LOWELL, MA —
With the U.S. presidential election fast approaching, Cambodian-Americans in Lowell, Massachusetts are split over whether to support the Democratic party’s candidate, Hillary Clinton, or Donald Trump of the Republican party.
Lowell has the second largest concentration of first-generation Cambodian migrants in the United States, after Long Beach, California. Some of the more than 30,000 Cambodians living in the city have already decided who they will vote for on election day in November.
Khun Hong, 55 years old, is a Cambodian American citizen who has the rights to vote in Lowell, Massachusetts. (VOA Khmer
Khun Hong, 55 years old, who has lived in Lowell for about two decades, said he will use his vote to elect the candidate who he hopes will become America’s first female president.
“For over 50 years you see men as president. For this election, I want to see change, and the first female president elected in U.S. history,” he told VOA Khmer.
Khon Sovann, 51 years old, is a bussiness owner and a Khmer traditional music instructor, in Lowell, Massachusetts, on August 2, 2016. (VOA Khmer)
Conversely, 51-year-old business owner Khon Sovann said he wanted a different kind of change, away from the Democratic party. The party of President Barack Obama has held the White House since 2009.
“The Democratic party has already been leading the country for many years, and even though I am happy with its administration, it is time for me to see new changes,” Khon Sovann said.
Neang Sovanndara, 55 years old, is one of the Khmer traditional music instructors in Lowell, Massachusetts, on August 2, 2016. (VOA Khmer)
Independent voter Neang Sovanndara, an instructor in traditionnal Khmer music, said this election was different from other U.S. polls.
“It’s time to elect Republican party to lead the country. I personally don’t like the Republican candidate, but I don’t seem to have any other choice,” he said.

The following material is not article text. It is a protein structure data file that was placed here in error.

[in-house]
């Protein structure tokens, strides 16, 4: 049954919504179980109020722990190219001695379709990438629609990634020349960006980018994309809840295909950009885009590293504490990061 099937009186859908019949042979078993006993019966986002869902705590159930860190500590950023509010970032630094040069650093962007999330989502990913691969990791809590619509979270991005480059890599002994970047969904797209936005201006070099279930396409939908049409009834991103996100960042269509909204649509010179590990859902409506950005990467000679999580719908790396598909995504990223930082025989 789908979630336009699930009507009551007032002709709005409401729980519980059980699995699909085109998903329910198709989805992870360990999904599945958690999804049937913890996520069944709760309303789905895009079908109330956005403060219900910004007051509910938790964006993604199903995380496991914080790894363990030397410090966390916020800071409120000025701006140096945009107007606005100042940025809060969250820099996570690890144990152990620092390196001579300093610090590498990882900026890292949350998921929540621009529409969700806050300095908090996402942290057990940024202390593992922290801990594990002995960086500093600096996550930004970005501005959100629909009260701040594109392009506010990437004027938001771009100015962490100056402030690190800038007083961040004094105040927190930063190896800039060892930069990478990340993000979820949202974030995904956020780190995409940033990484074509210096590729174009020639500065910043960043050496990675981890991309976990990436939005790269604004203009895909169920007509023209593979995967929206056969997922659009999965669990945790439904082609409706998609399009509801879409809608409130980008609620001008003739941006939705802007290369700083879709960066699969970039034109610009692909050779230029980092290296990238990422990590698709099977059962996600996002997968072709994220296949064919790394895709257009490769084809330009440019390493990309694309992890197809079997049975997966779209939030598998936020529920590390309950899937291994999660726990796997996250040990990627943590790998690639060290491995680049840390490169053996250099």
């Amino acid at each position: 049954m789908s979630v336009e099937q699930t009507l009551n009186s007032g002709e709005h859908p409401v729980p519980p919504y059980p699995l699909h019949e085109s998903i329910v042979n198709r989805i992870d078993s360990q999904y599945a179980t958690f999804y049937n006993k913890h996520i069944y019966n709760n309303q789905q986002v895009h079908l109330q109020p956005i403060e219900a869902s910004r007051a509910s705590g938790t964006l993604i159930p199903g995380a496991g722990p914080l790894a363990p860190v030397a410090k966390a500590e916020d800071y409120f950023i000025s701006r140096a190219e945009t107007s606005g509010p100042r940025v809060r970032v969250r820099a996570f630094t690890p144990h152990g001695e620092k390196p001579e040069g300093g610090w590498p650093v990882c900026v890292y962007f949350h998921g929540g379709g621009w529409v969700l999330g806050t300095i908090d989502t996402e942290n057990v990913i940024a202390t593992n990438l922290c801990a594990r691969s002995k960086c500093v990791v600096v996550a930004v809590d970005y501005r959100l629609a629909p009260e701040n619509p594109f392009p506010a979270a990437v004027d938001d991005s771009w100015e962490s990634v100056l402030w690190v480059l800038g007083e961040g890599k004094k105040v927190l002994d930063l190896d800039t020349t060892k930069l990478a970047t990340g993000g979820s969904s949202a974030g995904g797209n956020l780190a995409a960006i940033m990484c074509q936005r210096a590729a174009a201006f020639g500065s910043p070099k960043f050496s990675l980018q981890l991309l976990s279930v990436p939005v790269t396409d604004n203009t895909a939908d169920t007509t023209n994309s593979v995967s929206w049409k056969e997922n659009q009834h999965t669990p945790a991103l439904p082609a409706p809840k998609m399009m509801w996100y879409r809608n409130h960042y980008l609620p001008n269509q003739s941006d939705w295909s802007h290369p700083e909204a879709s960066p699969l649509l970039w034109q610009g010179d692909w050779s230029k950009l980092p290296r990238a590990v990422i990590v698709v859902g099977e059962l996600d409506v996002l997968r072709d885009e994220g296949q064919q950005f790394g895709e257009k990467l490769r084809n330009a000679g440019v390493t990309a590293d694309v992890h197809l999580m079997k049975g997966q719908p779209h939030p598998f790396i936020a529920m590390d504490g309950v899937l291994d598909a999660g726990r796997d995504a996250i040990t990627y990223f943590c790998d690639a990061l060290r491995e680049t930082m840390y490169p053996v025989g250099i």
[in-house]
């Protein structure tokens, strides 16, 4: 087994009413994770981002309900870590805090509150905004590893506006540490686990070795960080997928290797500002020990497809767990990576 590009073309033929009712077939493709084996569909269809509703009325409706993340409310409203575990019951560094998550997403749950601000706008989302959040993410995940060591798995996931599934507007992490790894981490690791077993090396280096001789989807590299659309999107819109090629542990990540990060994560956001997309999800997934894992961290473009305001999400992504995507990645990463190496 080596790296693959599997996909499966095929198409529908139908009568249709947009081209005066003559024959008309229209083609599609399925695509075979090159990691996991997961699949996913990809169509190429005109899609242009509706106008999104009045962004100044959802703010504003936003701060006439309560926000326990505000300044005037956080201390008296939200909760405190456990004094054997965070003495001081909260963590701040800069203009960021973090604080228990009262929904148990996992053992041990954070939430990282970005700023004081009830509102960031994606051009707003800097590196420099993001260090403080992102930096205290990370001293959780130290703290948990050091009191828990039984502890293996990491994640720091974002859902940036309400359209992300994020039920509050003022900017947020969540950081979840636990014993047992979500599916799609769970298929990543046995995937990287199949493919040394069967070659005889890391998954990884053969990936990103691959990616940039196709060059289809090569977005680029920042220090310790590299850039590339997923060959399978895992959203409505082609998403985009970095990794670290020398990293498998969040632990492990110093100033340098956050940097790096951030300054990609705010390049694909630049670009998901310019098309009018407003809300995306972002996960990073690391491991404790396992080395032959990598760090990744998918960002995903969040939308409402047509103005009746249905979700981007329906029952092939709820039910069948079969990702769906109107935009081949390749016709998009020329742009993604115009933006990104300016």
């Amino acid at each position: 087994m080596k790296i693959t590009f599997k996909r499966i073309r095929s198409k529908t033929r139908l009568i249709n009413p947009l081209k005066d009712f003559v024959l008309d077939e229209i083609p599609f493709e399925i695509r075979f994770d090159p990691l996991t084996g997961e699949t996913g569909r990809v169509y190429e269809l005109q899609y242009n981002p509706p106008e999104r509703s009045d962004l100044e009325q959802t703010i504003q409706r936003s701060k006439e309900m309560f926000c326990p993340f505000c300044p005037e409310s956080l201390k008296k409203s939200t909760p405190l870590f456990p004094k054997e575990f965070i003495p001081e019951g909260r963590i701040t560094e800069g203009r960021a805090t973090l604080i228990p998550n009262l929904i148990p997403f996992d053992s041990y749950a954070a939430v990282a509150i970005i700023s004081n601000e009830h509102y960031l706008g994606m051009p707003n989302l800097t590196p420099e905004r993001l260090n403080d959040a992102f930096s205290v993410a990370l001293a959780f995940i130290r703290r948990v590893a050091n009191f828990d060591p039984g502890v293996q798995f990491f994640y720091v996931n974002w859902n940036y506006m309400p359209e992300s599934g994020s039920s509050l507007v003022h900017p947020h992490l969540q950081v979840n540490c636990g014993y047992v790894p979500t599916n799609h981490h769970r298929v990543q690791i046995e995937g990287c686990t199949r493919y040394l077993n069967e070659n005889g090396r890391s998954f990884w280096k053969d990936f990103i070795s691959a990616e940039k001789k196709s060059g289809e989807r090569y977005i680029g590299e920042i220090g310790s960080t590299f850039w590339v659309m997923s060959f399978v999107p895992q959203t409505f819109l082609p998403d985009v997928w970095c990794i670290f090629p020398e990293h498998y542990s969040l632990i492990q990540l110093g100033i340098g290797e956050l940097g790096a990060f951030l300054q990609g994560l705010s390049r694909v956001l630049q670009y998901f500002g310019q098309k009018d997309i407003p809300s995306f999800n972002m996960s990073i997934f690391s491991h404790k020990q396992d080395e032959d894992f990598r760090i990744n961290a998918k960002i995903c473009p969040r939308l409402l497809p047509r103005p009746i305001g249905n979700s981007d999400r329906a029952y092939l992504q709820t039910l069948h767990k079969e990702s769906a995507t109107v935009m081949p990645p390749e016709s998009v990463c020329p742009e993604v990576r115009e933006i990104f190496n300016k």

Men Vannak is a 41 year-old political activist and a Cambodian American citizen, in Lowell, Massachusetts, on August 3, 2016. (VOA Khmer)
For some like Men Vannak, 41 years old, the policies of the parties are more important than the individual candidates.
“I am more into the policy of the Republican party, which is known for taking bold actions in its foreign policy. My heart is with my home country, Cambodia, where human rights abuses are rampant,” he said, adding that he hoped a future administration led by the right-wing party would take action on abuses committed by the Cambodian government.
Despite some people wanting a new government to lead the country, many voters remain loyal to the Democratic party, especially members of the elderly population in Lowell.
Luy Ou, 67, and Vat Savoeun, 82, both just registered to vote in the election.
Speaking to VOA Khmer at Lowell’s Metta Health Clinic, they said they are determined to get Clinton into office.
Vat Savoeun is a 82 year-old Cambodian American citizen in Lowell, Massachusetts, on August 4, 2016. (VOA Khmer)
“The [Democratic] party pays tremendous efforts in improving the life and health of the older people and low-income families,” said Vat Savoeun.
Ly Phallin, 44 years old, a single mother looking after two daughters, said it would be an historic moment if a woman was elected president.
Ly Phallin, 44 years old, is a Cambodian American citizen in Lowell, Massachusetts, on August 3, 2016. (VOA Khmer)
“As a single mother, I have received a lot of support in terms of income and my children’s education from the current government,” she said.
“Having a female candidate running for president means more hope and understanding of my situation and needs from the top leaders…so I’m voting for Hillary Clinton to become president.”